It's not clear why the gender difference exists, but the lower visibility of women can have a range of negative effects....from perpetuating the idea that women cannot be successful in discouraging girls and young women from envisioning a career in science.  In the past, women in science were overlooked or actively excluded by authors of textbooks, organizers of science conferences, and editors of journals. Because such platforms were controlled by others, women had no voice in promoting their contributions to science and little recourse when their work was overlooked.  Even today, major science journals discriminate against women, although apparently not consciously (see this surprising admission by the editors at Nature published 4 days ago).

Today, we have many options and opportunities to show how women are contributing to science.  The internet has helped to put us on equal footing with male colleagues in having a voice in describing our contributions to science.  We should take advantage of it, not shy away. Various efforts are in fact underway to encourage more women in science to improve their online visibility...from editing Wikipedia articles to establishing blogs chronicling their experiences in science.

Some may be reluctant, thinking that they need IT skills to create an online presence.  However, it's ridiculously easy to set up a scientific profile on a networking site, a blog, or a personal website where you can showcase your publications, your ongoing science projects, and your research group.  If you've got a Facebook page, you already have the know-how to set up a profile on ResearchGate, Google Scholar Citations, or similar sites.

In the last post, I described Google Scholar Citations as one place to establish an online profile.  In this post, I'll focus on ResearchGate, which is designed like a social networking site....for scientists.  Their website claims over 2.2 million members. On their homepage, the interactive piechart indicates that medicine and biology have the most members and the most publications.  To see how the site works, you are forced to create an account.  So, I'll give you a brief tour that will give you a peek inside without having to sign up.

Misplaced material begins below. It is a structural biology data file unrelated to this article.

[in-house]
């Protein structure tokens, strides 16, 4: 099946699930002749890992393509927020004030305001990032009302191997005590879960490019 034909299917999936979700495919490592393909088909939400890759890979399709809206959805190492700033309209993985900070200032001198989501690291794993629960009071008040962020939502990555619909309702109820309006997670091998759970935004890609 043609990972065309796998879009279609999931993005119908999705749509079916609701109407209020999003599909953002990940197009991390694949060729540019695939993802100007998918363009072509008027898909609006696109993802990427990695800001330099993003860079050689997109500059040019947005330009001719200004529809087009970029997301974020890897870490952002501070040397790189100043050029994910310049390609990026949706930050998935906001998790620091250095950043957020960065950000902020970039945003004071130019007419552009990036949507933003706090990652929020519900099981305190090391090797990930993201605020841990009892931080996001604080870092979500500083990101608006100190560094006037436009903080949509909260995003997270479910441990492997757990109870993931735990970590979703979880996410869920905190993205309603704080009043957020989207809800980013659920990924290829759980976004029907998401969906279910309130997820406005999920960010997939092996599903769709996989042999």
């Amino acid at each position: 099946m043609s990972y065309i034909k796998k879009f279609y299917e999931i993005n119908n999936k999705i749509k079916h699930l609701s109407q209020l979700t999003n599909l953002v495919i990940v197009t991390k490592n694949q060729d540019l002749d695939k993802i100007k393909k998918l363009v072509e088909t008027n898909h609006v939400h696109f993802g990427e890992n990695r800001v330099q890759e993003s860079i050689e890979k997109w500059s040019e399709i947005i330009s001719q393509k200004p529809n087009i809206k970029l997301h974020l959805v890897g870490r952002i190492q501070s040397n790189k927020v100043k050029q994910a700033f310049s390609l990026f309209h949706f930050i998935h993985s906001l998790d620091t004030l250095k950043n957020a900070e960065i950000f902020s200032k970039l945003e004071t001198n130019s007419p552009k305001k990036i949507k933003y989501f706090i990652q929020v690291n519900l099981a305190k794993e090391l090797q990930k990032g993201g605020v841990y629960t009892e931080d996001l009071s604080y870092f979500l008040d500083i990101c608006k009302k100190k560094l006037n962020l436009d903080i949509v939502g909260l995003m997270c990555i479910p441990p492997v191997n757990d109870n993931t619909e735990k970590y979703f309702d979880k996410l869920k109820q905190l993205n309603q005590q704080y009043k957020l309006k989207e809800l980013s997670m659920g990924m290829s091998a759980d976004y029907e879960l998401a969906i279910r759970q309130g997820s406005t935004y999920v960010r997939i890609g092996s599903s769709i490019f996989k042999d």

Once you log into ResearchGate, it automatically identifies publications that you've authored and asks you to check off those that are yours.  Once it identifies you, ResearchGate then searches for other pubs as well as the full-text files and uploads them if available.  You can add a photo and other information to your profile.  Your main contributions page will look like the screenshot below (using the top-cited ecologist from the previous post as an example):

At the top of the page is your "RG Score", which is calculated "based on how other researchers interact with your content, how often, and who they are. The higher their score, the more yours will increase." Selecting the RG Score will take you to a page with additional analytics of your interactions and how you compare to other ResearchGate members. 

Below the profile are two tabs: contributions and info.  Your publications are listed under the contributions tab.  To the right is a running tally of total publications and numbers of articles, books, book chapters, conference proceedings, and other items.  Below that is a listing of followers and people you are following.  Your co-authors are also listed at the bottom of the page. 

Selecting the pub title or the document image will open up another page (below) where additional information is presented about that article, including the abstract, full-text article (if available), datasets, additional text files, and media.  You can upload a pdf of your published article...if you have permission to do so.  ResearchGate seems to add these automatically if they are available somewhere on the internet.  On my profile, I've additionally uploaded "research briefs" (described previously) for each publication; these can be viewed full-screen online or downloaded (and you can see on your analytics page how many times your pubs are viewed or downloaded). 

Topics for discussion are listed under the Info tab; here, people can ask questions and discuss topics.  There are general topics such as "climate change" and "botany", which thousands of people are following, but you can add specialized topics of interest to you.  Anyone can post a question, and others reply, providing, in some cases, links to relevant articles or simply their opinion.  You can see examples of questions in the screenshot below.

Another option is that members can start a "project" with "benches", which allows you invite others to share files and post comments...this would be convenient for a research group with members scattered around the world.